Tag Archives: olives

Make a resolution, pay attention to your olives!

Don't take olives for granted!

It’s a shame to take the olive for granted when there’s so much variety!

I love olives. Green, black, stuffed, unstuffed, in salads, or plain. I only thought about the history of this fabulous fruit after a small gathering at a friend’s home not long ago. My friend, the historian, told us that the reason we use olive branches as a sign of peace is that it takes so long to grow olive trees that can bear edible fruit.  For a couple of varieties (Arbequina and Koroneiki) it takes 3 years but for most varieties it takes 5-12 years!  The tree itself has been around for millions of years. Ancient written records left in tombs and on stone tablets suggest that we’ve been harvesting olives for about 7,000 years – that’s before the Bronze Age!

Today, there are enough varieties of olives to match just about any palate—even those that are hard to satisfy. Which brings to mind an article I read in Epicurious where the writer, contemplating the joy of olives, asks us to “think outside the jar.” Or “can,” as it may be.

By my own count, there are about 15 truly top of the line varieties of the delicious fruit. And very much like wine, some olive flavors are robust to the taste—it all depends on how adventurous you want to be. Among olive varieties I’ve heard of or experienced: Alfonso, Amfissa, Beldi, Castelvetrano (one of my favorites), Cerignola, Frantoio, Gaeta, Gordal, Kalamatas, Leccino, Manzanilla, Mission, Niçoise, Nyon, and Picual. But there are literally dozens more which, depending on the cuisine and location, can be extremely popular to no one else but the locals.

No matter the variety, you can’t eat raw olives–they’re way too bitter.  Technically, I suppose you COULD, but the vast majority of people (myself included) prefer olives that are cured. I’ve never met anyone that actually tried an uncured olive and ever wanted to repeat the experience! Most commercial olives are picked by machine–which leads people to believe that all olives ripen on the tree at the same rate. Not true!

This is one food that can range from very simple and elegant (like the noble Mission) to the truly exotic (like Nyon). And the most significant difference among the varieties is not the plant itself, but the ripeness at the time they are picked and cured. Highest quality olives are picked, sorted and even stuffed by hand. That’s why some jars of olives can be quite pricey.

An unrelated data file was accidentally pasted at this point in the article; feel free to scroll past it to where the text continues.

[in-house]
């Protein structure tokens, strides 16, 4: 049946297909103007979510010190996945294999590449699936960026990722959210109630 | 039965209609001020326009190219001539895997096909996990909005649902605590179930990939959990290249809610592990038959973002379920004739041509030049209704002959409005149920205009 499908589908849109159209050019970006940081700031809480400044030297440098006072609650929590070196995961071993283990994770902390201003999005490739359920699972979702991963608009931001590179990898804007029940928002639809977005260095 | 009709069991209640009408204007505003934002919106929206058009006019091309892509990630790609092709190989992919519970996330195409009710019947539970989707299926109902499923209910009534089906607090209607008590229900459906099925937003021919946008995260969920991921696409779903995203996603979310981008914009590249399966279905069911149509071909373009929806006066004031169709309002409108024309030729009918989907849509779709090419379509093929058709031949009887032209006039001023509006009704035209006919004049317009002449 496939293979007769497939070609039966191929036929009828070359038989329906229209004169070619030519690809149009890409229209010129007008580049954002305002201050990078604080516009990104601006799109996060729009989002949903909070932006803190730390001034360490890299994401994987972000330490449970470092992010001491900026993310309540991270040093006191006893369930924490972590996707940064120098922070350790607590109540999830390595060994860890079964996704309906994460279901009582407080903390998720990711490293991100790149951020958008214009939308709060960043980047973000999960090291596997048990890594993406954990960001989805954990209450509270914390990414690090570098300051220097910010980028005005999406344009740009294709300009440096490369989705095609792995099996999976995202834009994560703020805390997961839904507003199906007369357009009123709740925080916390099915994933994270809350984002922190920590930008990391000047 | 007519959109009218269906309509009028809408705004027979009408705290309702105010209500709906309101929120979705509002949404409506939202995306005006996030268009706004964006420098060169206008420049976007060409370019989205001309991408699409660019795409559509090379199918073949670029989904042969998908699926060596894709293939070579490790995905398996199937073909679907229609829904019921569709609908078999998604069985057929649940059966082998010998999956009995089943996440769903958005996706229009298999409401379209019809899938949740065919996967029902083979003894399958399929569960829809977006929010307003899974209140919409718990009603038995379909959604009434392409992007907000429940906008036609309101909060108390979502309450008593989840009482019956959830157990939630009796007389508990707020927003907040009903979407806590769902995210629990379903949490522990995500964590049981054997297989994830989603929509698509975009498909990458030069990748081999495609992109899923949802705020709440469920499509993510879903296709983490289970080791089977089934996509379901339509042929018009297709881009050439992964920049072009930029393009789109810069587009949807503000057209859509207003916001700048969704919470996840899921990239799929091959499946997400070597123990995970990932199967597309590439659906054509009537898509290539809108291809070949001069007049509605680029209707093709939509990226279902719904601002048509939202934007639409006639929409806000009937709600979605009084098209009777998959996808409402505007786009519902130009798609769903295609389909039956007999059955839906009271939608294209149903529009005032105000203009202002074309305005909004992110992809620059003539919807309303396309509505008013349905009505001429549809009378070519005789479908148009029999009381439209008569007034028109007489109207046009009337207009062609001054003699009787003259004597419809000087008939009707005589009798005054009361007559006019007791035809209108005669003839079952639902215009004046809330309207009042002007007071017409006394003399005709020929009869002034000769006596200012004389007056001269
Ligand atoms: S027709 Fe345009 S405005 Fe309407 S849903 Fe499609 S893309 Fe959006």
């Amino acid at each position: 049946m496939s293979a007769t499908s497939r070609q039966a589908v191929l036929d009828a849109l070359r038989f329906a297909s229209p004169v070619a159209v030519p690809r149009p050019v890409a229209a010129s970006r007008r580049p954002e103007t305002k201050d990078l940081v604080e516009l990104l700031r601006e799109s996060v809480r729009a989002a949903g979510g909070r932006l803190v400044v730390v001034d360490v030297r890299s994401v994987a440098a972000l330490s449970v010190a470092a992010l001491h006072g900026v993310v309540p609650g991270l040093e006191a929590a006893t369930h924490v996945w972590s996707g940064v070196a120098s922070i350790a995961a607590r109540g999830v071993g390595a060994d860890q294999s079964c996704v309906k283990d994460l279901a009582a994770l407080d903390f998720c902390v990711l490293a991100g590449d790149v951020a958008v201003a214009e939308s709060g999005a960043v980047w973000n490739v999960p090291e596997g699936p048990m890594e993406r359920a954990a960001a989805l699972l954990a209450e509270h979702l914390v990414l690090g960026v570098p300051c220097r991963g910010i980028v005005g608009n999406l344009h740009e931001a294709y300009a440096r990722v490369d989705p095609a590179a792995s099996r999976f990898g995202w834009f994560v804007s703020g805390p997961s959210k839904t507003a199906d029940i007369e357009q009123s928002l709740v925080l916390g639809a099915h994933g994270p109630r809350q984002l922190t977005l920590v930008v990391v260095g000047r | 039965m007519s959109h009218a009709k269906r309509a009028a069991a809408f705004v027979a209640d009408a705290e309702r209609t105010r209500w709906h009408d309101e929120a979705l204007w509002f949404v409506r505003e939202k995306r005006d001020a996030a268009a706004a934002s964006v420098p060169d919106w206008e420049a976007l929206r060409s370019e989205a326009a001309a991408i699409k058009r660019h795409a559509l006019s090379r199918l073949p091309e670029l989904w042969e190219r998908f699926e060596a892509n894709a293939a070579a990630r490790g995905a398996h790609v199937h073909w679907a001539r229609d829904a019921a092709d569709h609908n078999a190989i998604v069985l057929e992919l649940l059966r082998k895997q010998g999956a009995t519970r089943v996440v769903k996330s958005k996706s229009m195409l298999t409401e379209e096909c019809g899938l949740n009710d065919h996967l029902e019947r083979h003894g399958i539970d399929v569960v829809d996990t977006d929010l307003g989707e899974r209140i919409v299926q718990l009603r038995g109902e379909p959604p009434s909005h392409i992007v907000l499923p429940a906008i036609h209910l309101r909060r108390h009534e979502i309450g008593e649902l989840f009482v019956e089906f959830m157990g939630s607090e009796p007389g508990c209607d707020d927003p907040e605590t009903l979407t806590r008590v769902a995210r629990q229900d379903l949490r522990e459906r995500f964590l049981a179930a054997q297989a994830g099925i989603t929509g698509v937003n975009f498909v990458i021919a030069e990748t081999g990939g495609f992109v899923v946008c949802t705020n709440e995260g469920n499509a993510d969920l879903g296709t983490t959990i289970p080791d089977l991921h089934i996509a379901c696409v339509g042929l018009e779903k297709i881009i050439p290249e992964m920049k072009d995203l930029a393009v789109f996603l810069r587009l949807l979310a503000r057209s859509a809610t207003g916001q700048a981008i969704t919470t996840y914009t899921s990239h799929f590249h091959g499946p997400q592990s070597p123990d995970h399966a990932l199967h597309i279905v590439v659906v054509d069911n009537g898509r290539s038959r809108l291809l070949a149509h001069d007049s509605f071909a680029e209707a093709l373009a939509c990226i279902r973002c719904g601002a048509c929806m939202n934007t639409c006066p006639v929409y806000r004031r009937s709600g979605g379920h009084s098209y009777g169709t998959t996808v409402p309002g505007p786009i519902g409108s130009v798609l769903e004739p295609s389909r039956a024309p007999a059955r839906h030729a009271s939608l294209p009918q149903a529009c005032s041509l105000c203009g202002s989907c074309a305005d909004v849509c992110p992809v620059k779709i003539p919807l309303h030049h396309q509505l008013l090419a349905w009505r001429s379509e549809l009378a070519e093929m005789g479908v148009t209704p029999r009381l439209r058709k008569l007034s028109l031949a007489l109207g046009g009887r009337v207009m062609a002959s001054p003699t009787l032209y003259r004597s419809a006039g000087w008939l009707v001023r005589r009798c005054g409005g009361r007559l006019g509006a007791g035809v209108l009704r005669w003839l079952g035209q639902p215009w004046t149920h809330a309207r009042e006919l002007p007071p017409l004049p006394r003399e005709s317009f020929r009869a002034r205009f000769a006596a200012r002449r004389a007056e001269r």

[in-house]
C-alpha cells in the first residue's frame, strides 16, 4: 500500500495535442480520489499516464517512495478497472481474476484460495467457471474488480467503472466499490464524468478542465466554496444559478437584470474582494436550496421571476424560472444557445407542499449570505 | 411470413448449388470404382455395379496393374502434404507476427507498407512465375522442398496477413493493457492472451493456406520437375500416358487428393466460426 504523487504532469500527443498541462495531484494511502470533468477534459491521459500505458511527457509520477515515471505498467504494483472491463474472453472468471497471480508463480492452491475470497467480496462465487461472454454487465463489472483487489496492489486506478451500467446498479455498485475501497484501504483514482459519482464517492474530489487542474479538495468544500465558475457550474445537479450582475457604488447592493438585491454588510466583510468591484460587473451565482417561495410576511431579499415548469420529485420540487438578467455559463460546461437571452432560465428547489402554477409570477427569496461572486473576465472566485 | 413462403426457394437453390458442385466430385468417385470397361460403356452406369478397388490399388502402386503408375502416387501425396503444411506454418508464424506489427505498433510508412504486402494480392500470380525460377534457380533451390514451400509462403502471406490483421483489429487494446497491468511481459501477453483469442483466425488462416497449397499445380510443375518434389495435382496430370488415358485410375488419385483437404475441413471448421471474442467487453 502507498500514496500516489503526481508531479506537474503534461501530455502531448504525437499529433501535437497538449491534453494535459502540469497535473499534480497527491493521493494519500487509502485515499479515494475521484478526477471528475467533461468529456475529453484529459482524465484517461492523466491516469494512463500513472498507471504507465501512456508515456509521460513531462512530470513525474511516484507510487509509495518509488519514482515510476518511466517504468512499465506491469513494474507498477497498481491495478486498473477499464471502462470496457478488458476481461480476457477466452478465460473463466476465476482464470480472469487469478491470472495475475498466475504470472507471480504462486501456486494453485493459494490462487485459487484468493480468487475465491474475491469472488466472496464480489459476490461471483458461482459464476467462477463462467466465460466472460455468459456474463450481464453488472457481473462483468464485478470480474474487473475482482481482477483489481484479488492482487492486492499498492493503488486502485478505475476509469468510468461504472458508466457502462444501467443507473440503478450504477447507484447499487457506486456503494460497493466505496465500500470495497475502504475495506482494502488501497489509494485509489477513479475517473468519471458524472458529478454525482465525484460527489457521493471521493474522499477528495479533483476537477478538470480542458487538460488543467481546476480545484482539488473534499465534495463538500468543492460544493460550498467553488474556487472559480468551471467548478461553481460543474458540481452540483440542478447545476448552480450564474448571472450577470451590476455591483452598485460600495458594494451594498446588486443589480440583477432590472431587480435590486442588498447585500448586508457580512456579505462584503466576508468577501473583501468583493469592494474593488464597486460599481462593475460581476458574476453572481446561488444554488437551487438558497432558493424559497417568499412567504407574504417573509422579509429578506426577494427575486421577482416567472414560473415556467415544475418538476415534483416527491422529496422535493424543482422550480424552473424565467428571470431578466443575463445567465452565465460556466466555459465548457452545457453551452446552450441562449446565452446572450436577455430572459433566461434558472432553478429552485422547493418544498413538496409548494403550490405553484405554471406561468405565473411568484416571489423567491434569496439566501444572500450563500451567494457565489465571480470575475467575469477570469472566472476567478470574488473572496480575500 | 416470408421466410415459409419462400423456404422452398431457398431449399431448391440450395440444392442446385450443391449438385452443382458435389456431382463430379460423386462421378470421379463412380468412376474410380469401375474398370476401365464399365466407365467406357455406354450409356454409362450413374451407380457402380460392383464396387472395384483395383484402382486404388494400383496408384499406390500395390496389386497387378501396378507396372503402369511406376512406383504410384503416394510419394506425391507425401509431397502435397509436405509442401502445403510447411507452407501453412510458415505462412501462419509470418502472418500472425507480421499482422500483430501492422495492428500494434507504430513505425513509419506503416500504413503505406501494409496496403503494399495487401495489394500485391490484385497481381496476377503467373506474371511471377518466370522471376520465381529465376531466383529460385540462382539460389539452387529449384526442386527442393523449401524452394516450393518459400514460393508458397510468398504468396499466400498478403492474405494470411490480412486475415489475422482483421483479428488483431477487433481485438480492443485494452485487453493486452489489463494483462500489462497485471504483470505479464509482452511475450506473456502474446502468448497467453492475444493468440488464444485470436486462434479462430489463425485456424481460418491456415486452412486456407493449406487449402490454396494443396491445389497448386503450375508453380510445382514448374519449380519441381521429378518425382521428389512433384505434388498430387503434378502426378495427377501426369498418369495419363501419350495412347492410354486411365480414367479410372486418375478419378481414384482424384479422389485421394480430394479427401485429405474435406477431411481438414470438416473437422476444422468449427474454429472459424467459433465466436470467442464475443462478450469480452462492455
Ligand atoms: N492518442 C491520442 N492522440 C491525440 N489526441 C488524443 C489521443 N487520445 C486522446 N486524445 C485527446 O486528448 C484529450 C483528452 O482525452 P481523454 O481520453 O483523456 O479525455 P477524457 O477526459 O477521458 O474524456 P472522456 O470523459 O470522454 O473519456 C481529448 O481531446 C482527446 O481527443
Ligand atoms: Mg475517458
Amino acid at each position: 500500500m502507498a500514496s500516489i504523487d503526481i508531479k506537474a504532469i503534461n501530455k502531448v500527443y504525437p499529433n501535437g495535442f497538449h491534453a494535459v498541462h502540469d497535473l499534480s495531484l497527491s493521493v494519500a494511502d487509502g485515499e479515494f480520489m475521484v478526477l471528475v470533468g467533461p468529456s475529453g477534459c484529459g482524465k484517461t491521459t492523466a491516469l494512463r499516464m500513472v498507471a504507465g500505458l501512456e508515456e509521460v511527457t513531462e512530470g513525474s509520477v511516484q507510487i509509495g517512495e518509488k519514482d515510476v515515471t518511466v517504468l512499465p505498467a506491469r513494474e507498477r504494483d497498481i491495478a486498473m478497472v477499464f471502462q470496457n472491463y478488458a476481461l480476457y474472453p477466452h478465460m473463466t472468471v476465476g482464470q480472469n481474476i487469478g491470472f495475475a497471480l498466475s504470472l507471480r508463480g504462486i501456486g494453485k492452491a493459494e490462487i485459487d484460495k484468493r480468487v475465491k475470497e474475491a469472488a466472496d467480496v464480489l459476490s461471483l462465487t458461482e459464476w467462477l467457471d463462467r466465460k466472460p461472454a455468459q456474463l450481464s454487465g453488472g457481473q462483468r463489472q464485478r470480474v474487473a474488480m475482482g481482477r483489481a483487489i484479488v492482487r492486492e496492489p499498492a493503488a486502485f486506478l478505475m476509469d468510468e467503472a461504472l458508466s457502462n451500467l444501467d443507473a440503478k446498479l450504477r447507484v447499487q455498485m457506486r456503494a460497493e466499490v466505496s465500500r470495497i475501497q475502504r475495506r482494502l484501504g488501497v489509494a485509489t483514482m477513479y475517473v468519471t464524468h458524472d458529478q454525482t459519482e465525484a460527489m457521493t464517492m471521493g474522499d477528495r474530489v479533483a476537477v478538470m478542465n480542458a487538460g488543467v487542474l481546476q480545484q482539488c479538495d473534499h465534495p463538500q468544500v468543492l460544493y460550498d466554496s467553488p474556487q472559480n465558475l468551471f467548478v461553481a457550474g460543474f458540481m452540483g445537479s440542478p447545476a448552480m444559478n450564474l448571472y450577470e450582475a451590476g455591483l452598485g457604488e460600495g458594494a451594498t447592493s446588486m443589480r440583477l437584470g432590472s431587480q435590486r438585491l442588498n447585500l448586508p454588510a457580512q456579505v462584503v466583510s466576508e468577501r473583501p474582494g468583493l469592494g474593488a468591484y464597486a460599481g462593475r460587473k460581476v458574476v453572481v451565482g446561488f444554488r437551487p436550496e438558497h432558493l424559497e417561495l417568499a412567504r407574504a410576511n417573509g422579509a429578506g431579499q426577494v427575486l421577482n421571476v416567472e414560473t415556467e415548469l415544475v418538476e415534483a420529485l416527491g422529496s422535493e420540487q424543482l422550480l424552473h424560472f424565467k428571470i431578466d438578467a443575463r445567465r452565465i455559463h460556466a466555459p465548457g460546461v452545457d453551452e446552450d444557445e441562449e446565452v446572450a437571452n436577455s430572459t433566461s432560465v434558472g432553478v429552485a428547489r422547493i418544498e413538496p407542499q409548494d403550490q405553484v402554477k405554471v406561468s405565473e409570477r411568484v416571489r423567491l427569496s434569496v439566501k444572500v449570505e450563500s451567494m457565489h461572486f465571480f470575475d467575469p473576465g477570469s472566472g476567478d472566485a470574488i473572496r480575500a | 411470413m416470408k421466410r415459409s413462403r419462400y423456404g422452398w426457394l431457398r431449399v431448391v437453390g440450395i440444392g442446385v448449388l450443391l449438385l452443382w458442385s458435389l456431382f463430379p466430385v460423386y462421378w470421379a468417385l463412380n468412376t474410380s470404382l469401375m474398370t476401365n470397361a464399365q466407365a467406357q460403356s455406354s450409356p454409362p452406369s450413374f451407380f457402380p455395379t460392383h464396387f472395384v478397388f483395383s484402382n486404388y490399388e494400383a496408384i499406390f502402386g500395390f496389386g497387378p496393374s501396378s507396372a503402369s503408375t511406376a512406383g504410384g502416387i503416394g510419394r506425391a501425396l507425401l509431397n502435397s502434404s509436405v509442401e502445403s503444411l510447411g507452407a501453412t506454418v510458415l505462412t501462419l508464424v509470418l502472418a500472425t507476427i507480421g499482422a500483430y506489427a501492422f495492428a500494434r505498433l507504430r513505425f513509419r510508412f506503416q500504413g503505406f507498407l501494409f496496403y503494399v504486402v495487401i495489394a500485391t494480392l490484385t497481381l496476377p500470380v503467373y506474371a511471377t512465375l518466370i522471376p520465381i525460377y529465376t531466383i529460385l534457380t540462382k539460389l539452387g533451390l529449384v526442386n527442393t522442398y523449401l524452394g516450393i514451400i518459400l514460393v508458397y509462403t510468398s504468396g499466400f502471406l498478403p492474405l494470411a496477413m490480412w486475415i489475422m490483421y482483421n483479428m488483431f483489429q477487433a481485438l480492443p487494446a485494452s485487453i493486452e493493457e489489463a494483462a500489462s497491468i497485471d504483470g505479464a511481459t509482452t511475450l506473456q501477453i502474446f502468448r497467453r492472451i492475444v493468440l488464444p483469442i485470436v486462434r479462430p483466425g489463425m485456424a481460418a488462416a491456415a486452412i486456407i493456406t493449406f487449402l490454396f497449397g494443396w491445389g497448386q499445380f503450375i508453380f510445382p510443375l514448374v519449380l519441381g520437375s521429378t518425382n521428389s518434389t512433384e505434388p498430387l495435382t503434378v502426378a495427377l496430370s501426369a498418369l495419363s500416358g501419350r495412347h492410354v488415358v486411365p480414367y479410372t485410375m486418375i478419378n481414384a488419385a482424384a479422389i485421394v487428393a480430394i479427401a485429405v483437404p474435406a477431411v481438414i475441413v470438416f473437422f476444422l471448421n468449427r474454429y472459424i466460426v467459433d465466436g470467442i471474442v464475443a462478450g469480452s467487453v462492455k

There are all kinds of ways to cure olives: by oil, water, or just laid out to dry. The most common method of curing is using a lye solution and then a saltwater brine. The process is intended to draw out the bitterness and start fermentation, which leaves many varieties with a briny (or salty) flavoring.  Ripe olives that are lye-cured and then exposed to oxygen produces a black, smooth, mild tasting olive.  Ones that aren’t oxidized stay green.

Some specialty varieties are cured only lightly in lye and then washed in water. Since these are unfermented, they tend to be the sweetest tasting olives; slightly buttery. Dry-curing with salt only is unique to Morocco. The salt pulls out the bitterness and leaves a wrinkly olive super packed with flavor. These are called Beldi olives, and they are absolutely fabulous in salads.

True olive enthusiasts look for olives that are unpitted.  Flavors stay more intact when the skin isn’t broken so you’ll find gourmet varieties and preparations unpitted. There’s a reason for this. Pitted olives, though more convenient, soften and take on more of the brine flavor that they’re sitting in.

Unopened jarred and canned olives can keep for months.  But, if you want to truly enjoy a variety without having to purchase a lot of any one type, try buying them from the fresh olive bar at the market. If you do, remember that olives should be stored mostly submerged in brine. If there’s not a lot of brine in the bin they will dry out so watch for the bin to have enough brine.  Spoon some extra brine into your container and store them that way until you’re ready to eat them. Keep them refrigerated, and they can stay for 2-3 weeks.

Check out my video for another perspective on bringing olives into your next gathering.

Enjoy!

4th of July Party? How about a tasty recipe for marinated olives and feta?

Marinated Olives and Feta

Sophisticated but incredibly easy: smash some olives, crush a bit of garlic, shred some bread, and you’re good to go!

Want to bring something different to your 4th of July party that DOESN’T need refrigeration or special care? A while back, I found something genuinely fabulous in my favorite place to find fabulous things – Bon Appétit Magazine. It’s a perfect recipe for things like 4th of July parties where light, savory snacks with friends really hit the spot.

There’s only one part of this recipe that needs a bit more explanation – smashing olives and crushing the garlic. I know that there are all sorts of ways to do this, but my video gives you some easy ways that work for me. The rest is that simple.

Ingredients:

  • 4-5 ounces of drained green (I prefer Castelvetranos for their flavor) unpitted olives
  • 3 medium-sized cloves of garlic
  • 1 lemon
  • ½ cup extra virgin olive oil – essential to get the “good stuff” for this recipe.
  • ½ tsp red pepper flakes
  • 3-4 ounces of crumbly feta cheese. I use President Cheese.
  • 1 loaf of crusty bread

Directions: